My paper at the conference THE ULTIMATE CAPITAL IS THE SUN // METABOLISM IN CONTEMPORARY ART, POLITICS, PHILOSOPHY AND SCIENCE (http://theultimatecapital.org) organized by Matteo Pasquellini, Elena Agudio, Dorothee Albrecht, Bonaventure Ndikung and Eylem Sengezer at Akademie der Künste in Berlin, October 25/26 2014.
My paper will consider some of the circumstances in which the understanding of mathematics came to change from its classical sense in, roughly, the artes liberales tradition as „the art of learning,“ intransitively so (‚mathematics‘ literally means: all that pertains to Gk. mathema, „that which can be learnt“), to an understanding almost entirely dominated by the criteria of usefulness and applicability in the early 20th century. Today, we hardly remember that this is a rather recent tendency, and to speak of mathematics as a subject in its own right (something that Husserl, Whitehead, Wittgenstein and Heidegger still did) sounds awkwardly stiff and wakes perhaps associations that unfold along the lines of that for which a mechanically calculate-able solution can be found within a finite number of steps. The interest with raising these backgrounds is not simply to keep them from oblivion. My point is that they can support the distinction of two different legacies of thinking about computability: 1) the well-known Turing/Church way, for which the assumption of a transparency of arithmetics for objective reasoning is central, and 2) a manner for which the role of arithmetics is no less constitutive for objective reasoning, but not in a transparent way. Instead algebraic law-like formality is constitutive for the contractual, symbolic constitutions of objectivity. I will suggest to call this the Babbage/Boole/Dedekind way. I will conclude my paper with positioning Michel Serres philosophy of media and communication in relation to this distinction.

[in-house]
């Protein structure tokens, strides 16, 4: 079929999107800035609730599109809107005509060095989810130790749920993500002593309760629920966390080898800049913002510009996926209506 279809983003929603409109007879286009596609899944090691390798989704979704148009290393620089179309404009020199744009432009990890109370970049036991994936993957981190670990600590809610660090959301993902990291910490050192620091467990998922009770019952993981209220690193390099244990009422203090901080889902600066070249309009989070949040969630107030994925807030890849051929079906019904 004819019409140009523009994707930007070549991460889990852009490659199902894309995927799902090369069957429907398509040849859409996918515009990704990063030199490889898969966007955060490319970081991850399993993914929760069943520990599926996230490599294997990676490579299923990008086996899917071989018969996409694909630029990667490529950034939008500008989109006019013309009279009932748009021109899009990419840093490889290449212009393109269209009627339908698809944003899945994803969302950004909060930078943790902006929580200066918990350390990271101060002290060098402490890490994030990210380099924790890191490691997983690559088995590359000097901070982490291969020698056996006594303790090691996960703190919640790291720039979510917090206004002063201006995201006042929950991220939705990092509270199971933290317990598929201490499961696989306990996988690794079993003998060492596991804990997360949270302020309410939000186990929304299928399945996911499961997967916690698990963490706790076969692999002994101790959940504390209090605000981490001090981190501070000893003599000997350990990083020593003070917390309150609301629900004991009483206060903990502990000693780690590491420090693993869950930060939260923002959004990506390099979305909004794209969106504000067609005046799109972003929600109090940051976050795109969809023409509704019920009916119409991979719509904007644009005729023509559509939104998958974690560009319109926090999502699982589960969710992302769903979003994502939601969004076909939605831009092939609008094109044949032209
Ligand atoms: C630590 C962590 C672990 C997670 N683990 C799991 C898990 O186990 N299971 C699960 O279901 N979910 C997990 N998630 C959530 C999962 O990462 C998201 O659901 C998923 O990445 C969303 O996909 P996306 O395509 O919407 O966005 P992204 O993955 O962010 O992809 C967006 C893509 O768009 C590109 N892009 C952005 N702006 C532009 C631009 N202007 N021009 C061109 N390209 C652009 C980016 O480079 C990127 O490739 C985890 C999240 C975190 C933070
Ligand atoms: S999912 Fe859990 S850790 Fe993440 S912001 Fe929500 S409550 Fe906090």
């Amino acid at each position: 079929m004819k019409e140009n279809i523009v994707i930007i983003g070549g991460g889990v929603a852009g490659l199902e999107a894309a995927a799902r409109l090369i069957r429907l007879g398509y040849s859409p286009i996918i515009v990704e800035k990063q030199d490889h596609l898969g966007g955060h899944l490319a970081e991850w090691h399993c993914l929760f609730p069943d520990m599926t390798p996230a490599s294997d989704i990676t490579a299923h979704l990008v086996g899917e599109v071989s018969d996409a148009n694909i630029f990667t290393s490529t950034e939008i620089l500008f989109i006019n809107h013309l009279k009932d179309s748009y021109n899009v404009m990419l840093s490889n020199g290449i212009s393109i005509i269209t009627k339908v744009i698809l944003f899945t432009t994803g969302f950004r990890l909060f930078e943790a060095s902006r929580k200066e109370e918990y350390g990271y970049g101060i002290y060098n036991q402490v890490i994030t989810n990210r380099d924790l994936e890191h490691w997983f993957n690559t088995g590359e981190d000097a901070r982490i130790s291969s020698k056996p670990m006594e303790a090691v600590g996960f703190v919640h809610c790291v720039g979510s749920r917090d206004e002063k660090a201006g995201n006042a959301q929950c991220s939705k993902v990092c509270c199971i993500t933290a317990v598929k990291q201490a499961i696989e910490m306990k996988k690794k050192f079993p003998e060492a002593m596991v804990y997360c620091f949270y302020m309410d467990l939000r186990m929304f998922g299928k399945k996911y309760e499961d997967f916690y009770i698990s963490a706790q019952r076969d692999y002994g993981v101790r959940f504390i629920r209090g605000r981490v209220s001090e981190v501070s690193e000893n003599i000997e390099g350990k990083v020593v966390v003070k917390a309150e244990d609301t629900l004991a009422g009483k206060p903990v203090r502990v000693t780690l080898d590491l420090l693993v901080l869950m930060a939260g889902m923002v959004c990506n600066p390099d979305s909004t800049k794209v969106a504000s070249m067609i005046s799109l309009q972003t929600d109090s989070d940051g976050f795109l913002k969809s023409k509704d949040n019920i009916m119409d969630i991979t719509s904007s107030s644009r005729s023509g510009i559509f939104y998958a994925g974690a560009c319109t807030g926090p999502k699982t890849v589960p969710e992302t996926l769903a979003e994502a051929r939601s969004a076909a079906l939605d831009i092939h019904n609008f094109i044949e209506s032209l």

Michel Serres, The Parasite (University of Minnesota Press 2007 )
–– , The Natural Contract (University of Michigan Press 1995 ).
–– , „Motoren. Vorüberlegungen zu einer allgemeinen Theorie der Systeme“, in Hermes IV, Verteilung (Merve, Berlin 1992, pp. 43-91).
–– , „Thinking and Information,“ keynote address delivered at the Philosophy after Nature Conference in Utrecht, September 2014, organized by the Society for European Philosophy and Forum for European Philosophy.
James Potter, Reason’s Nearest Kin, Philosophies of Arithmetics from Kant to Carnap (Oxford University Press, 2002).
Howard Stein, “Logos, Logic, and Logistiké: Some Philosophical Remarks on Nineteenth Century Transformations in Mathematics”, in W. Aspray and P. Kitcher (eds.) History and Philosophy of Mathematics (University of Minnesota Press, 1988).
Reck, E.H. (2003) „Frege, Natural Numbers, and Arithmeticʻ s Umbilical Cord“ in: Manuscrito 26:2, 2003, Special Issue: Logic, Truth and Arithmetic: Essays on Gottlob Frege, M. Ruffino, guest editor, pp. 427-470.